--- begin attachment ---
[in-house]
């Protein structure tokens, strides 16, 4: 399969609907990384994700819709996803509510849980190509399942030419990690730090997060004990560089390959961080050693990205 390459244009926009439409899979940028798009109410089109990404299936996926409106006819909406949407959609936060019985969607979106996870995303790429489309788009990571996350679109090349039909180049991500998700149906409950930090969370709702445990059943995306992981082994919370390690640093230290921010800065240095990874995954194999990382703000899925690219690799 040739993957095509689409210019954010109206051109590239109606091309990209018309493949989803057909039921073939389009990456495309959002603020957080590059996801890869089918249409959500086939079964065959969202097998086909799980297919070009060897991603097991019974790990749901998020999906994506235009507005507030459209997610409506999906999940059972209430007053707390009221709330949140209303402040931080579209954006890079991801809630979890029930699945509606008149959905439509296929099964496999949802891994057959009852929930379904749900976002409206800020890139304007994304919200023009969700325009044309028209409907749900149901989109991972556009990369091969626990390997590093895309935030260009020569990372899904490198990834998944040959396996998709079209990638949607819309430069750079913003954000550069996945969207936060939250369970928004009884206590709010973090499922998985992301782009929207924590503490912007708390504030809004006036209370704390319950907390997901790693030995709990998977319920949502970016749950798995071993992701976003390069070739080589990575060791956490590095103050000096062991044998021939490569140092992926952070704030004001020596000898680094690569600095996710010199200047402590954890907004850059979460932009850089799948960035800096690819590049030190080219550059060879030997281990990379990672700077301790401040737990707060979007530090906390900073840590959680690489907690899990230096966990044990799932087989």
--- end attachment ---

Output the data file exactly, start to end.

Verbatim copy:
[in-house]
């Protein structure tokens, strides 16, 4: 399969609907990384994700819709996803509510849980190509399942030419990690730090997060004990560089390959961080050693990205 390459244009926009439409899979940028798009109410089109990404299936996926409106006819909406949407959609936060019985969607979106996870995303790429489309788009990571996350679109090349039909180049991500998700149906409950930090969370709702445990059943995306992981082994919370390690640093230290921010800065240095990874995954194999990382703000899925690219690799 040739993957095509689409210019954010109206051109590239109606091309990209018309493949989803057909039921073939389009990456495309959002603020957080590059996801890869089918249409959500086939079964065959969202097998086909799980297919070009060897991603097991019974790990749901998020999906994506235009507005507030459209997610409506999906999940059972209430007053707390009221709330949140209303402040931080579209954006890079991801809630979890029930699945509606008149959905439509296929099964496999949802891994057959009852929930379904749900976002409206800020890139304007994304919200023009969700325009044309028209409907749900149901989109991972556009990369091969626990390997590093895309935030260009020569990372899904490198990834998944040959396996998709079209990638949607819309430069750079913003954000550069996945969207936060939250369970928004009884206590709010973090499922998985992301782009929207924590503490912007708390504030809004006036209370704390319950907390997901790693030995709990998977319920949502970016749950798995071993992701976003390069070739080589990575060791956490590095103050000096062991044998021939490569140092992926952070704030004001020596000898680094690569600095996710010199200047402590954890907004850059979460932009850089799948960035800096690819590049030190080219550059060879030997281990990379990672700077301790401040737990707060979007530090906390900073840590959680690489907690899990230096966990044990799932087989």